Major cloud commerce firms including Stripe have committed to buy $925 million of permanent carbon capture before 2030.
Frontier, set up by Stripe, Shopify, and McKinsey, along with Facebook parent Meta and Google's parent Alphabet, is an "advance market commitment" (AMC), which promises to buy carbon removal and storage. The move offers a guaranteed market, which will encourage entrepreneurs and help to accelerate the development and sale of carbon removal services, speeding efforts to take carbon dioxide out of the atmosphere.
Stripe and Shopify customers can also contribute, through clickable options called Stripe Climate and the Shopify Sustainability Fund.
The first AMC started in 2007, when five countries and the Bill and Melinda Gates Foundation put up $1.5 billion to develop pneumococcal vaccines and guarantee their supply to low-income countries. The vaccines are now being delivered and have saved an estimated 700,000 lives.
Frontier has a much smaller sum of money, to tackle an arguably greater problem. The atmosphere already has unsustainable levels of carbon dioxide, and 40 billion tons more is added each year. Despite efforts to reduce carbon, it's still being produced at an increasing rate, and experts believe we must ramp up to removing five to 10 billion tons per year. So far, commercial carbon removal services can only achieve a microscopic fraction of this.
"To date, less than 10 thousand tons of CO2 have been permanently removed from the atmosphere — one million times short of the scale needed," commented a group of experts, including Stanford professor Susan Athey, and Chicago professor Rachel Glennerster, in an article published by Politico.
For instance, Climeworks opened the first commercial direct air carbon dioxide capture and storage system (CCS) in Iceland, in September last year. The $15 million Orca plant can capture 4,000 tons of CO2 per year, pumping it deep underground and mineralizing it for long-term storage. The service costs around $1,200 per ton of CO2 removed.
Fronter will be led by Stripe's head of climate Nan Ransohoff, and will have a team of technical and commercial experts who will buy carbon removal services from emerging companies on behalf of buyers. New buyers will be invited to join over time, the group says.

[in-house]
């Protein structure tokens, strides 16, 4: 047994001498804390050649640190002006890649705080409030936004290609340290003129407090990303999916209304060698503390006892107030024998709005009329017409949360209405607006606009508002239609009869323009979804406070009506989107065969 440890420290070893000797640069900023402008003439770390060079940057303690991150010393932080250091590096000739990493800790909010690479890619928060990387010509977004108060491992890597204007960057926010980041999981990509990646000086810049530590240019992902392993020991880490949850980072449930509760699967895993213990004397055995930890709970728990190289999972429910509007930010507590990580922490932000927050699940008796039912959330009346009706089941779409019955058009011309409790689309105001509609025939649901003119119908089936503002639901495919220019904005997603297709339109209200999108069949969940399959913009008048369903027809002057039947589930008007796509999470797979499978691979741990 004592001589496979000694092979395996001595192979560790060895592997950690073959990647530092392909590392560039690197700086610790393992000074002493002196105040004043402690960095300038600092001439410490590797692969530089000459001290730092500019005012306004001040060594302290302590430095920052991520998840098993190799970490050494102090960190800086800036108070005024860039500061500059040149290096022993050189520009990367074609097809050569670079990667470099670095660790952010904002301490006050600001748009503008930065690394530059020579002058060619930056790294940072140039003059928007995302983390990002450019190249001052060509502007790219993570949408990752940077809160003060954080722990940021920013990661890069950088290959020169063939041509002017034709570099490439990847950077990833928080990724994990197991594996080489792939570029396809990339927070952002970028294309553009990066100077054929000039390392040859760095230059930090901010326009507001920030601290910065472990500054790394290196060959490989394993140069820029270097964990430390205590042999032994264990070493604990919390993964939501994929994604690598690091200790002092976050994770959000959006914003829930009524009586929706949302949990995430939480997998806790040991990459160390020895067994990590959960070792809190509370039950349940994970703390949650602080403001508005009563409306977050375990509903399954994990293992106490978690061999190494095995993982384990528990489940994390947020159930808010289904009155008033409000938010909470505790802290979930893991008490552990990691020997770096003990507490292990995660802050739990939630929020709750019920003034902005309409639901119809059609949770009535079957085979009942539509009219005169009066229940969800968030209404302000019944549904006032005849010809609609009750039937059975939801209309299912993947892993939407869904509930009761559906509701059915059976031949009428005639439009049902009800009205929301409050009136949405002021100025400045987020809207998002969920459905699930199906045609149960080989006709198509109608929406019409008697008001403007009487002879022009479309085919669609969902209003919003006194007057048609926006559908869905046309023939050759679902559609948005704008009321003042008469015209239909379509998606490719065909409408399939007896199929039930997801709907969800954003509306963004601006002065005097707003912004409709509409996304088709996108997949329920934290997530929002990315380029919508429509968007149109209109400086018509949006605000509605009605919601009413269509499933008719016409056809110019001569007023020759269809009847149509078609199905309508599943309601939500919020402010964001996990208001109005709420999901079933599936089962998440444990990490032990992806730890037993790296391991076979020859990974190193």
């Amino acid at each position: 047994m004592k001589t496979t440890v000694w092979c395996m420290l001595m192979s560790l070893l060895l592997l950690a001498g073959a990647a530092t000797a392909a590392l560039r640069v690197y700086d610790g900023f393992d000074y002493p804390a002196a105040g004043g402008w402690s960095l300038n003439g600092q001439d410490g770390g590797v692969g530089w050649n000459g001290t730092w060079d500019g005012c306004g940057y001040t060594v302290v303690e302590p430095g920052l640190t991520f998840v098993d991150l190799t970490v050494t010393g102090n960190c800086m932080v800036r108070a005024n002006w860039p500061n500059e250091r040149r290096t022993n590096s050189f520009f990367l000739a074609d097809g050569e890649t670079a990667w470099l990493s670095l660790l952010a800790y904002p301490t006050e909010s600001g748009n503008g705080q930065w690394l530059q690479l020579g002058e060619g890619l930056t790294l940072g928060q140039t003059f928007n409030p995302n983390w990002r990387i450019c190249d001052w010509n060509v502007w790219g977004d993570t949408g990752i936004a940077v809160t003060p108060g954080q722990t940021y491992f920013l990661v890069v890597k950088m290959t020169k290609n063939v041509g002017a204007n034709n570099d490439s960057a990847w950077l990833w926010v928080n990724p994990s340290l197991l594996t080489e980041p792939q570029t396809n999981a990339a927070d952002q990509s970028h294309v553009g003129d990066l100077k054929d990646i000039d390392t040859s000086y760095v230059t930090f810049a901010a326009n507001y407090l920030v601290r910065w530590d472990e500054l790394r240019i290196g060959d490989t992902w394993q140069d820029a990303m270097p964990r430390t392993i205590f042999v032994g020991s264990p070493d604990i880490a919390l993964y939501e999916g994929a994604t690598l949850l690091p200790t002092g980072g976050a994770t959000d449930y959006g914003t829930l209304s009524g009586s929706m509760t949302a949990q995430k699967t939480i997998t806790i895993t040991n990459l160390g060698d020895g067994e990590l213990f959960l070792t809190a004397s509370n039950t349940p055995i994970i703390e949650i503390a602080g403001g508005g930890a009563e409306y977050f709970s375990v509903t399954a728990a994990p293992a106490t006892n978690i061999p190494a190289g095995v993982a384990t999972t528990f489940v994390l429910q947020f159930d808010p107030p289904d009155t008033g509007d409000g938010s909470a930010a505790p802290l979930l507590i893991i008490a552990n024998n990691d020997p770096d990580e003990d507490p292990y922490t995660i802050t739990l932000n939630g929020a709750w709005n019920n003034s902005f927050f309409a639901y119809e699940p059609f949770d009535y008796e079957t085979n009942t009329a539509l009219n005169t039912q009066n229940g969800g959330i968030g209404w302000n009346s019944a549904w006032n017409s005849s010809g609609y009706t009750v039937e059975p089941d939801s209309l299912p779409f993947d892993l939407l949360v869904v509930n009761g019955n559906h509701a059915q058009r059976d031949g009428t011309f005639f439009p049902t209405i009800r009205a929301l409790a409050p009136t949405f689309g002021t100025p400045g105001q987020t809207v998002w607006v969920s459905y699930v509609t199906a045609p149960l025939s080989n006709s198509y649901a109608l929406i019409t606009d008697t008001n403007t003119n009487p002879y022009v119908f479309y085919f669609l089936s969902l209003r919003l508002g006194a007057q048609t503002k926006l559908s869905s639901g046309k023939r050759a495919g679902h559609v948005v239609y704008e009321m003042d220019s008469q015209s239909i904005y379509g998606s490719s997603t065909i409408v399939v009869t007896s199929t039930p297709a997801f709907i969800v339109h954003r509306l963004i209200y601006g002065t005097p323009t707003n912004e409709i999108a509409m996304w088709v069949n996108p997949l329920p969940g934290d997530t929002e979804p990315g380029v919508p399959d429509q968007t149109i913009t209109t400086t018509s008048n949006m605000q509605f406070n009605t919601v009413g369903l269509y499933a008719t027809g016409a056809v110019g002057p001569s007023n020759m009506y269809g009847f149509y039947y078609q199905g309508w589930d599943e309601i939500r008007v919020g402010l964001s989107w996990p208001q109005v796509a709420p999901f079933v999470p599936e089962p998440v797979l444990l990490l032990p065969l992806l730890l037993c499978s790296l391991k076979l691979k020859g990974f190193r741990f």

The group does not yet know how much carbon removal its pot of money can buy, as the technologies are evolving.
"While the market dynamics of carbon removal and vaccines are not identical, they face similar challenges: uncertainty about long-term demand and unproven technologies," says the Frontier site. "AMCs have the power to send a strong and immediate demand signal without picking winning technologies at the start."
Frontier will look for technologies that are permanent, storing carbon for more than 1,000 years, and which do not need vast tracts of land. They will also look for a possible path to making them affordable, potentially bringing the price down to less than $100 per ton, and scaling to a big capacity, looking for projects which can eventually reach more than 0.5 gigatons per year.
Obviously, projects have to be net negative - they mustn't require large amounts of fossil powered energy that would cancel out their benefit, and they have to be genuinely "additional", meaning they don't take credit for removal that would already take place anyway.
Technologies also have to be safe. legal and scientifically verifiable.
Last year, Shopify became the first paying customer of direct air capture (DAC) company Carbon Engineering, in a deal to remove 10,000 tons of carbon from the atmosphere. The removal will be undertaken by CE’s plant development partner, 1PointFive, at CE’s first industrial-scale facility. That site is due to be completed in 2024.
In March 2021, Microsoft signed a Memorandum of Understanding with Danish power company Ørsted and startup Aker Carbon Capture to help remove CO2 via carbon capture technology.